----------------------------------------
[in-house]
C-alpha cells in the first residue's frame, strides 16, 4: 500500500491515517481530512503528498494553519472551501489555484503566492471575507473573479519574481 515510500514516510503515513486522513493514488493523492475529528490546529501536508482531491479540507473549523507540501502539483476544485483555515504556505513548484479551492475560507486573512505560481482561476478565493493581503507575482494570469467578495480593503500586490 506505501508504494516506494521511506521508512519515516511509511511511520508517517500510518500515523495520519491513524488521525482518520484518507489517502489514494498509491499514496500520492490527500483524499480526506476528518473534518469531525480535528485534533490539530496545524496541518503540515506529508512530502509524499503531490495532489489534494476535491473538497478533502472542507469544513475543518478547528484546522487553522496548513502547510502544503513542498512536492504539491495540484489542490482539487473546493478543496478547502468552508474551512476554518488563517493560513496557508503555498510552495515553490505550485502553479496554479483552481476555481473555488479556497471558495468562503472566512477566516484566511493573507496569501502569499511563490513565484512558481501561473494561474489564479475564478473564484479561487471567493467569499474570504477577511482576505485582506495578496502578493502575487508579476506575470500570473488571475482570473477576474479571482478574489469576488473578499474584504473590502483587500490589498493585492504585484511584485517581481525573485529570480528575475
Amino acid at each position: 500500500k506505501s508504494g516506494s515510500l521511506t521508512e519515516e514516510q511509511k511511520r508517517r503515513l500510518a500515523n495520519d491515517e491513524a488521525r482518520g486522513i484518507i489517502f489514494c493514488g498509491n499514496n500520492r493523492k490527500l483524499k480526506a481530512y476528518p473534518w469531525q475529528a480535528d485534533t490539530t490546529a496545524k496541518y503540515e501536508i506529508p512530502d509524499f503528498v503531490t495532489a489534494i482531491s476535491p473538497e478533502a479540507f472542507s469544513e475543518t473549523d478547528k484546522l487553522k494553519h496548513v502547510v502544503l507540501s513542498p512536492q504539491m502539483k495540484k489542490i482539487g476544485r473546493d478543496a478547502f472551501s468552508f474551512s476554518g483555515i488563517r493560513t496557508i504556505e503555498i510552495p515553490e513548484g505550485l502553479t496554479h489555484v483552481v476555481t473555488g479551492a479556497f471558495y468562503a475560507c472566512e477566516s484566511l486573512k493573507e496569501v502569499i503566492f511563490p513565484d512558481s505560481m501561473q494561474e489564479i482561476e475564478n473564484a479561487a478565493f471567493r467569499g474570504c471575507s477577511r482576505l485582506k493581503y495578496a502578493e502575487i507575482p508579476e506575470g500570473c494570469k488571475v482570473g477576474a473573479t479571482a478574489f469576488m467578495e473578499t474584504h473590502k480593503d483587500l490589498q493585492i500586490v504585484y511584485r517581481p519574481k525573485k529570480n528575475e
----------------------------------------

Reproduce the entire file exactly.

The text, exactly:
[in-house]
C-alpha cells in the first residue's frame, strides 16, 4: 500500500491515517481530512503528498494553519472551501489555484503566492471575507473573479519574481 515510500514516510503515513486522513493514488493523492475529528490546529501536508482531491479540507473549523507540501502539483476544485483555515504556505513548484479551492475560507486573512505560481482561476478565493493581503507575482494570469467578495480593503500586490 506505501508504494516506494521511506521508512519515516511509511511511520508517517500510518500515523495520519491513524488521525482518520484518507489517502489514494498509491499514496500520492490527500483524499480526506476528518473534518469531525480535528485534533490539530496545524496541518503540515506529508512530502509524499503531490495532489489534494476535491473538497478533502472542507469544513475543518478547528484546522487553522496548513502547510502544503513542498512536492504539491495540484489542490482539487473546493478543496478547502468552508474551512476554518488563517493560513496557508503555498510552495515553490505550485502553479496554479483552481476555481473555488479556497471558495468562503472566512477566516484566511493573507496569501502569499511563490513565484512558481501561473494561474489564479475564478473564484479561487471567493467569499474570504477577511482576505485582506495578496502578493502575487508579476506575470500570473488571475482570473477576474479571482478574489469576488473578499474584504473590502483587500490589498493585492504585484511584485517581481525573485529570480528575475
Amino acid at each position: 500500500k506505501s508504494g516506494s515510500l521511506t521508512e519515516e514516510q511509511k511511520r508517517r503515513l500510518a500515523n495520519d491515517e491513524a488521525r482518520g486522513i484518507i489517502f489514494c493514488g498509491n499514496n500520492r493523492k490527500l483524499k480526506a481530512y476528518p473534518w469531525q475529528a480535528d485534533t490539530t490546529a496545524k496541518y503540515e501536508i506529508p512530502d509524499f503528498v503531490t495532489a489534494i482531491s476535491p473538497e478533502a479540507f472542507s469544513e475543518t473549523d478547528k484546522l487553522k494553519h496548513v502547510v502544503l507540501s513542498p512536492q504539491m502539483k495540484k489542490i482539487g476544485r473546493d478543496a478547502f472551501s468552508f474551512s476554518g483555515i488563517r493560513t496557508i504556505e503555498i510552495p515553490e513548484g505550485l502553479t496554479h489555484v483552481v476555481t473555488g479551492a479556497f471558495y468562503a475560507c472566512e477566516s484566511l486573512k493573507e496569501v502569499i503566492f511563490p513565484d512558481s505560481m501561473q494561474e489564479i482561476e475564478n473564484a479561487a478565493f471567493r467569499g474570504c471575507s477577511r482576505l485582506k493581503y495578496a502578493e502575487i507575482p508579476e506575470g500570473c494570469k488571475v482570473g477576474a473573479t479571482a478574489f469576488m467578495e473578499t474584504h473590502k480593503d483587500l490589498q493585492i500586490v504585484y511584485r517581481p519574481k525573485k529570480n528575475e